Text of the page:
Demonstrate the effectiveness of a proposed HRIS to your Financial Director and you will have a better chance of getting it.
The process of selecting a new HRIS for your organisation is a very daunting task. However, the whole process can be made a lot smoother through some careful pre-planning, a properly planned document needs analysis and then of course securing the relevant budget for the entire project. And this is usually where HR comes unstuck. Usually the planning and needs analysis steps of the process are easily completed as they are within HR’s control, but going to the board with cap in hand for funds is often where the wheels seem to fall off.
One of the major causes of this can be the bigger organisation not being fully informed on the benefits the right HRIS can bring to the organisation and, if properly implemented, the return on investment that can actually be achieved.
Probably the simplest example of how the costs for the proposed new HR solution can be put to the relevant authorising body could be as follows:
Electronic pay slips
Current printing and distribution costs for payslips on a monthly basis is, say, R15,000; and
By implementing an HR system with full self-service functionality, this cost could be eliminated as employees would have access to their pay slip information either through the self-service portal or via their smartphone.
Projected savings for this single function would be R180,000 per annum.
Electronic leave form
Based on our historical averages, the HR team currently processes in the region of 5,000 leave forms per annum; and
By analysing the time taken and the hours worked, it has been calculated that the cost for our manual leave forms to be processed is in the region of R18,75 per form.
Projected savings for this single function would be R93,750 per annum.
By just using two of the most basic functions of an HRIS that utilises web-based functionality, the organisation could already be saving R273,750 per annum.
Now when you start looking at the full scope of a new HRIS which covers all areas of HR functionality, as per the list below, the project savings could be astronomically higher.
Consider possible savings in:
– Employee and payroll administration;
– The full scope of talent and performance management;
– Recruitment – managing an external pool of talent;
– Learning and development;
– Organisation structure and design; and
– Management of processes from hire to retire.
What we have seen over the past number of years is that the expectations of an HRIS have evolved from being just an electronic file keeping system to a system that is also required to perform primarily in a Decision Support role, with functionality not only focused on the HR and payroll departments but for the Executive Team, Line Management and the entire employee complement as well.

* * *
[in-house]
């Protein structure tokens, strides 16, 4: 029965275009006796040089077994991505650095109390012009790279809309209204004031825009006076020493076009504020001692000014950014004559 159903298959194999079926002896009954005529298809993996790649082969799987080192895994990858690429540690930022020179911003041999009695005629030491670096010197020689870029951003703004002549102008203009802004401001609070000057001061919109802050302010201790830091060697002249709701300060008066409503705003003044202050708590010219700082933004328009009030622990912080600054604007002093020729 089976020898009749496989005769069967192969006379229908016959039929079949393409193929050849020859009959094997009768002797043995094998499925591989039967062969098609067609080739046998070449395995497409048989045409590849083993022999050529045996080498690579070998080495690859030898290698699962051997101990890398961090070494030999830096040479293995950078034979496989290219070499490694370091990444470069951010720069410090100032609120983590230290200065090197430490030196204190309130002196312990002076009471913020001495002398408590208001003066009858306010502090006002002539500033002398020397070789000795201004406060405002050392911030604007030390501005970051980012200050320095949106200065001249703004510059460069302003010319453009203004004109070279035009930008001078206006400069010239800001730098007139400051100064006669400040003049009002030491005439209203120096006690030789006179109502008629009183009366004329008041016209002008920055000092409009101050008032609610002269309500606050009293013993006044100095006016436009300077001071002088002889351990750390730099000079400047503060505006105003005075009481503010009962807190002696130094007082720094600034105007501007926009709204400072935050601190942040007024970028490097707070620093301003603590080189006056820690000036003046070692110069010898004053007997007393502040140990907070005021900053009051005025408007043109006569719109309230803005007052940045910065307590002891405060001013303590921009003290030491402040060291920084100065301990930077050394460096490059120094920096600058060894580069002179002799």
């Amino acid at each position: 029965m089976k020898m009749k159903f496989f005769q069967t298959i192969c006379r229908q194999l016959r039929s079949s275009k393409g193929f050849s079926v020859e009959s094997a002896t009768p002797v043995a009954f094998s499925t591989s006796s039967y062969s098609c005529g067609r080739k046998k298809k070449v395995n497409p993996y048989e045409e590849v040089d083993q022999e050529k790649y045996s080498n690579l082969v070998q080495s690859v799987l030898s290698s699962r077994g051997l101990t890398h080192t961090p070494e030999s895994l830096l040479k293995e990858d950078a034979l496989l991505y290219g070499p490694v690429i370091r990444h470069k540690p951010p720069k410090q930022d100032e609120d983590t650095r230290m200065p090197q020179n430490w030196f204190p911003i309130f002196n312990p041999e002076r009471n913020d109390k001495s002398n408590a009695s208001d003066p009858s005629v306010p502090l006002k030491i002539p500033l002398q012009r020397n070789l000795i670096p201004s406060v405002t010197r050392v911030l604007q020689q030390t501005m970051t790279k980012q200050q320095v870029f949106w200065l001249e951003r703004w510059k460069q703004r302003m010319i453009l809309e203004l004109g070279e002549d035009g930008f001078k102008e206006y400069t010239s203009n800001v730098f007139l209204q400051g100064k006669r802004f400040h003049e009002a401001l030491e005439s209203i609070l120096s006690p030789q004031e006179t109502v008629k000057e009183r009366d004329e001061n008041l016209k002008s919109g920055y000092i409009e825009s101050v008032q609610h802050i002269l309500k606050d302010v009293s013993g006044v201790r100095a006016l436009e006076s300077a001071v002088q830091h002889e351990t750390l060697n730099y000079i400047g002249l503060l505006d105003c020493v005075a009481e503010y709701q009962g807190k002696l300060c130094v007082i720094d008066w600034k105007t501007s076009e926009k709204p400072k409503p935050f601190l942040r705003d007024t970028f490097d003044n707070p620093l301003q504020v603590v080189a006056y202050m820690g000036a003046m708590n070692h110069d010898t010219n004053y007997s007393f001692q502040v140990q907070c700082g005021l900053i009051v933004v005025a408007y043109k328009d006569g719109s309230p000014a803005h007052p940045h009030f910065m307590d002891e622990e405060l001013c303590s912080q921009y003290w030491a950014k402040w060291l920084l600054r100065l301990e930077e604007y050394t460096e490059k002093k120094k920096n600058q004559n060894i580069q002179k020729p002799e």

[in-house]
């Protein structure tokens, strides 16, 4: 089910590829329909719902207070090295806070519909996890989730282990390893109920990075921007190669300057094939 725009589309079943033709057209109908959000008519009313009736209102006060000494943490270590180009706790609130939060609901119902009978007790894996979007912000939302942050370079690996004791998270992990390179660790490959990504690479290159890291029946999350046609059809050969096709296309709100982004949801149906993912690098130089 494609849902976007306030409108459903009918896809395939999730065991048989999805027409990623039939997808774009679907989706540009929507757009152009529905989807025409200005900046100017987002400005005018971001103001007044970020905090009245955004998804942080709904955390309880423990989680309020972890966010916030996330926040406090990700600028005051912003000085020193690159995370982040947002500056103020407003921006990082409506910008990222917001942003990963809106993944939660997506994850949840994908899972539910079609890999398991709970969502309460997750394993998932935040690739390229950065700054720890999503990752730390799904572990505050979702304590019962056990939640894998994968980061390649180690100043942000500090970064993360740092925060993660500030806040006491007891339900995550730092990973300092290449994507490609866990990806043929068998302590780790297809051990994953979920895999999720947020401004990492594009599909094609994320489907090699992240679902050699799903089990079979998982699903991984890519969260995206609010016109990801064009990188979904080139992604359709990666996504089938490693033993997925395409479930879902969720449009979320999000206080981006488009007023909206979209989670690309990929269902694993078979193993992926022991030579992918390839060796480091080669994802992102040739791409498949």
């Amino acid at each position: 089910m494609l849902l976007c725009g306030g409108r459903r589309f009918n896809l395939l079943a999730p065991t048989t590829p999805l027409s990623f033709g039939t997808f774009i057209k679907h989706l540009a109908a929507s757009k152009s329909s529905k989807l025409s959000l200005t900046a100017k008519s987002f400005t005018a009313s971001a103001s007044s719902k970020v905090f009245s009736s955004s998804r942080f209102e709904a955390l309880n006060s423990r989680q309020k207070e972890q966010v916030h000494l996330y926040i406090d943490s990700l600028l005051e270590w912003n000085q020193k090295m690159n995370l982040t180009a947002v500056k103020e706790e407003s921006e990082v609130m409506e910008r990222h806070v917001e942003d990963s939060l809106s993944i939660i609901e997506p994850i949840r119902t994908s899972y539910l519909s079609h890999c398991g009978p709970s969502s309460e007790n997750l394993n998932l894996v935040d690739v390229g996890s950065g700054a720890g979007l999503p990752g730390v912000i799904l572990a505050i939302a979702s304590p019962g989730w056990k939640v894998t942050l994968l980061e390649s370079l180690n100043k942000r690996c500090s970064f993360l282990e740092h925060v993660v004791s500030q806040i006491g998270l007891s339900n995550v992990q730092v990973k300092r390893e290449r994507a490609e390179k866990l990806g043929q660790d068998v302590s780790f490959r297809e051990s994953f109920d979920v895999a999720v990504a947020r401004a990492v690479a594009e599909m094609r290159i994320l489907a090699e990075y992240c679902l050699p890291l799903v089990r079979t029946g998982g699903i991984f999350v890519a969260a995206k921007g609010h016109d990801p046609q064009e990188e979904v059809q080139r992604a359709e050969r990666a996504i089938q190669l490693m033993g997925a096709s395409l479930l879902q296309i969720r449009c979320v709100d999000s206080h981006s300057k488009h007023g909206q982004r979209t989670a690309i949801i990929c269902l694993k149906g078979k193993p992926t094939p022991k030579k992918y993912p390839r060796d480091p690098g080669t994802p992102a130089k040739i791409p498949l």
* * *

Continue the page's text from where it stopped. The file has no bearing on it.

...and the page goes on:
I say this in all honesty: if the system is going to be aimed at various people within the organisation and not only at the core HR and payroll teams, then best the system creates some excitement around the outputs it is able to deliver. Imagine, if you can, a situation where your employees showed the same passion and urgency in completing their annual performance reviews or updating their Job Profiles, as they show in those highly animated reactions when they receive their payslip with an error!
Taking all of this into consideration, the battle in the boardroom for getting support for additional expenditure for a new HR system should become a lot easier when the full picture is presented. In fact, those managers and executives who still see no value in true HR management being conducted by an organisation with the proper tools are probably a bigger threat than either the budgeted expenditure for the new system or, in fact, the so called value they bring to it.
However, it must also be said that in the past the challenge has been to get the HR department to fully utilise all of the functionality a new system will bring. More often than not, the current system is not even being used to its full capacity, and this helps create the negative impression that the proposal for getting a new system is not based on a true business requirement, but rather on some whim.
In conclusion, most HR teams could probably do with a technology upgrade, and a key point to consider when initiating this project is to ensure that all of the relevant stakeholders are properly and fully informed of the positive financial impact as well as those benefits the new HRIS will bring to the organisation.
Rob Bothma is an HR Systems Industry Specialist at NGA Africa, a non-executive director, Fellow and Vice President of the Institute of People Management and co-author of the 4th Edition of Contemporary Issues in HRM and member of the Executive Board for HR Pulse.
This article appeared in the June 2015 issue of HR Future magazine.